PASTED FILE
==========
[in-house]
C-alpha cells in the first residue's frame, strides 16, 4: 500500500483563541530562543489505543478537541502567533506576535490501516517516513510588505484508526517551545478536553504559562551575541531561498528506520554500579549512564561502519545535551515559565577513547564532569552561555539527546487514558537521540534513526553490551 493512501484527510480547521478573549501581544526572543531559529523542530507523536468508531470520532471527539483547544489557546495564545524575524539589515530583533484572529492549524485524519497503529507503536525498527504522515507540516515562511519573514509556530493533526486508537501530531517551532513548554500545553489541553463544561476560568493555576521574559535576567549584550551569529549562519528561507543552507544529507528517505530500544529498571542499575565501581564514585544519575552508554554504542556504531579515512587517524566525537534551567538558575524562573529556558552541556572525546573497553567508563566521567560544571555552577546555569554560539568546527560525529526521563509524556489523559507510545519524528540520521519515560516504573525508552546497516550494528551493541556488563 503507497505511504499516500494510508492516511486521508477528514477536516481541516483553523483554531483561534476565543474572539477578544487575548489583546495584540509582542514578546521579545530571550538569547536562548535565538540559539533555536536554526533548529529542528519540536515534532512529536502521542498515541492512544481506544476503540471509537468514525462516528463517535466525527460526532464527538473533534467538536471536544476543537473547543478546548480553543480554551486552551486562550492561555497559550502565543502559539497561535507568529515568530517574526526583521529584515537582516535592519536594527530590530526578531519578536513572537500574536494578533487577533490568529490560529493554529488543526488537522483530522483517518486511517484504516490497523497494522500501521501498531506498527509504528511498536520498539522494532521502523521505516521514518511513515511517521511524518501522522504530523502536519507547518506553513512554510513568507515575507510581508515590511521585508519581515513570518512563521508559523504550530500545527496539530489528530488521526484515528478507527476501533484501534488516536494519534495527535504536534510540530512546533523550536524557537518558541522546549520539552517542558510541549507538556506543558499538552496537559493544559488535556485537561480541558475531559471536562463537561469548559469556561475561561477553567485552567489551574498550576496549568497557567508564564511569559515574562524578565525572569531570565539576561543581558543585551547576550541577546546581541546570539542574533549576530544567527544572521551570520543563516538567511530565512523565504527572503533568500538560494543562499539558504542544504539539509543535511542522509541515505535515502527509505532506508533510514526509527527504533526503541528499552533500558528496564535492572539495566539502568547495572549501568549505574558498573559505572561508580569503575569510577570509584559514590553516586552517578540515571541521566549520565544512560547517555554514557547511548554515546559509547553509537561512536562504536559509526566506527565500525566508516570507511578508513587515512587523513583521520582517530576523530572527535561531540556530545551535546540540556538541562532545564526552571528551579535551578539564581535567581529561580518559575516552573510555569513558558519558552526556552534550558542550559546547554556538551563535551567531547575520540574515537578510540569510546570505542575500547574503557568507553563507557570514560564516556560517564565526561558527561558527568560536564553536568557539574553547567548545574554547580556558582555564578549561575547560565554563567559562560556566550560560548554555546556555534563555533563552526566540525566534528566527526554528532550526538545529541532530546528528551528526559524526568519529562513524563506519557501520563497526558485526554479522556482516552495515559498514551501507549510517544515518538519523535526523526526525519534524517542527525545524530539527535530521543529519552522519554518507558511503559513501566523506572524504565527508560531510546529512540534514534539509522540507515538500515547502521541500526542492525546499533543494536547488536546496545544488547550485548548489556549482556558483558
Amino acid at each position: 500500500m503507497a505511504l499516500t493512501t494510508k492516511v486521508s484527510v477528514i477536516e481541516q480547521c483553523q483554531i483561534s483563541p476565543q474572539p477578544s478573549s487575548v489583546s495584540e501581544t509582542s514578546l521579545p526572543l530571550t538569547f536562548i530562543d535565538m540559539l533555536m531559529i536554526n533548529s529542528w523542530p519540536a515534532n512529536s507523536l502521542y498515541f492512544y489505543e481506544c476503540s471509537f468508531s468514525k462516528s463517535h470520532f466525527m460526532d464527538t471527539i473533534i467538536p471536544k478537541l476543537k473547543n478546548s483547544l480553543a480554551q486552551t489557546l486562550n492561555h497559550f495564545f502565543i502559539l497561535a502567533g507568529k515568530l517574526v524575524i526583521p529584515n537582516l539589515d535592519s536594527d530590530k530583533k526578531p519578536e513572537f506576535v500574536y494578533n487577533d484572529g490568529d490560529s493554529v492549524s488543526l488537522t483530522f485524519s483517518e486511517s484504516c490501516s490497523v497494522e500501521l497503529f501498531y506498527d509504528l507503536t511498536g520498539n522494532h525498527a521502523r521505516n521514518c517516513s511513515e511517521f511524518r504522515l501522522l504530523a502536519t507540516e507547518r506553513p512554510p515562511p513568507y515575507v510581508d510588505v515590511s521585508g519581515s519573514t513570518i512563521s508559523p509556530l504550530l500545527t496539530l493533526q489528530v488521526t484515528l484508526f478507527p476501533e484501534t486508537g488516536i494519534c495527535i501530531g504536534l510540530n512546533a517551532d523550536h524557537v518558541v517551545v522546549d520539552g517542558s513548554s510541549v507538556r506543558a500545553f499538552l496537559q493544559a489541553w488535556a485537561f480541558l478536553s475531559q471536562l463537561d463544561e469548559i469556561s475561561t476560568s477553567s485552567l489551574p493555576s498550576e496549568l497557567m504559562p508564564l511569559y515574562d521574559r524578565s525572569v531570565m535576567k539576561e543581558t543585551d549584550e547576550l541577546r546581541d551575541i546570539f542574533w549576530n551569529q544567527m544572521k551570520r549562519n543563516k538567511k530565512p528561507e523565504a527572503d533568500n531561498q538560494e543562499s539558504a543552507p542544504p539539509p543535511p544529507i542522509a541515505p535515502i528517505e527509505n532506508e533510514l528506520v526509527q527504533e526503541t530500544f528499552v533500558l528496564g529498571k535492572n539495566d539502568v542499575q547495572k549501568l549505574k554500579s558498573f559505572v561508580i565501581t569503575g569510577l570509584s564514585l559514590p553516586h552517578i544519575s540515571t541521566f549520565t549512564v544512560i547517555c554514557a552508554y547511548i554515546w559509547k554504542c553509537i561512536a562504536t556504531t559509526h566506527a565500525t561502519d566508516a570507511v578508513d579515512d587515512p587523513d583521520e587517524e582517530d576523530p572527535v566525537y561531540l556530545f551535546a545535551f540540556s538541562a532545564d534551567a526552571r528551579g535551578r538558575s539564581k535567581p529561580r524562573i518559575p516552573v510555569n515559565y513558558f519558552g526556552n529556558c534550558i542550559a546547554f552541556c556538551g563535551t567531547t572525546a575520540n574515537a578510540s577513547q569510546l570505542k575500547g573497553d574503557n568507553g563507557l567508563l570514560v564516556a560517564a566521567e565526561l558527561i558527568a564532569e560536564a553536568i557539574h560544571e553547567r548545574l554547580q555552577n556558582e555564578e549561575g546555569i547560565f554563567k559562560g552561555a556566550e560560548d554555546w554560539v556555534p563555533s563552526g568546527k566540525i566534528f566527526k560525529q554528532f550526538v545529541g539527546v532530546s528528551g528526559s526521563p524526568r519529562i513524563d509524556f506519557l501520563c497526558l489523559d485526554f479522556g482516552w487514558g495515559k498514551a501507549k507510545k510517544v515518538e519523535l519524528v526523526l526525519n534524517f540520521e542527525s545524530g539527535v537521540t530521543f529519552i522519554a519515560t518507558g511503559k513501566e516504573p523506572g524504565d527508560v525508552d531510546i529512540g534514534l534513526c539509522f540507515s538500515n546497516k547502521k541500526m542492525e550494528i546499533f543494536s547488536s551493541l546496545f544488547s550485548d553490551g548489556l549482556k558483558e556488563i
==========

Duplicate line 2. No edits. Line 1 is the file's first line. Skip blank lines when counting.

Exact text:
C-alpha cells in the first residue's frame, strides 16, 4: 500500500483563541530562543489505543478537541502567533506576535490501516517516513510588505484508526517551545478536553504559562551575541531561498528506520554500579549512564561502519545535551515559565577513547564532569552561555539527546487514558537521540534513526553490551 493512501484527510480547521478573549501581544526572543531559529523542530507523536468508531470520532471527539483547544489557546495564545524575524539589515530583533484572529492549524485524519497503529507503536525498527504522515507540516515562511519573514509556530493533526486508537501530531517551532513548554500545553489541553463544561476560568493555576521574559535576567549584550551569529549562519528561507543552507544529507528517505530500544529498571542499575565501581564514585544519575552508554554504542556504531579515512587517524566525537534551567538558575524562573529556558552541556572525546573497553567508563566521567560544571555552577546555569554560539568546527560525529526521563509524556489523559507510545519524528540520521519515560516504573525508552546497516550494528551493541556488563 503507497505511504499516500494510508492516511486521508477528514477536516481541516483553523483554531483561534476565543474572539477578544487575548489583546495584540509582542514578546521579545530571550538569547536562548535565538540559539533555536536554526533548529529542528519540536515534532512529536502521542498515541492512544481506544476503540471509537468514525462516528463517535466525527460526532464527538473533534467538536471536544476543537473547543478546548480553543480554551486552551486562550492561555497559550502565543502559539497561535507568529515568530517574526526583521529584515537582516535592519536594527530590530526578531519578536513572537500574536494578533487577533490568529490560529493554529488543526488537522483530522483517518486511517484504516490497523497494522500501521501498531506498527509504528511498536520498539522494532521502523521505516521514518511513515511517521511524518501522522504530523502536519507547518506553513512554510513568507515575507510581508515590511521585508519581515513570518512563521508559523504550530500545527496539530489528530488521526484515528478507527476501533484501534488516536494519534495527535504536534510540530512546533523550536524557537518558541522546549520539552517542558510541549507538556506543558499538552496537559493544559488535556485537561480541558475531559471536562463537561469548559469556561475561561477553567485552567489551574498550576496549568497557567508564564511569559515574562524578565525572569531570565539576561543581558543585551547576550541577546546581541546570539542574533549576530544567527544572521551570520543563516538567511530565512523565504527572503533568500538560494543562499539558504542544504539539509543535511542522509541515505535515502527509505532506508533510514526509527527504533526503541528499552533500558528496564535492572539495566539502568547495572549501568549505574558498573559505572561508580569503575569510577570509584559514590553516586552517578540515571541521566549520565544512560547517555554514557547511548554515546559509547553509537561512536562504536559509526566506527565500525566508516570507511578508513587515512587523513583521520582517530576523530572527535561531540556530545551535546540540556538541562532545564526552571528551579535551578539564581535567581529561580518559575516552573510555569513558558519558552526556552534550558542550559546547554556538551563535551567531547575520540574515537578510540569510546570505542575500547574503557568507553563507557570514560564516556560517564565526561558527561558527568560536564553536568557539574553547567548545574554547580556558582555564578549561575547560565554563567559562560556566550560560548554555546556555534563555533563552526566540525566534528566527526554528532550526538545529541532530546528528551528526559524526568519529562513524563506519557501520563497526558485526554479522556482516552495515559498514551501507549510517544515518538519523535526523526526525519534524517542527525545524530539527535530521543529519552522519554518507558511503559513501566523506572524504565527508560531510546529512540534514534539509522540507515538500515547502521541500526542492525546499533543494536547488536546496545544488547550485548548489556549482556558483558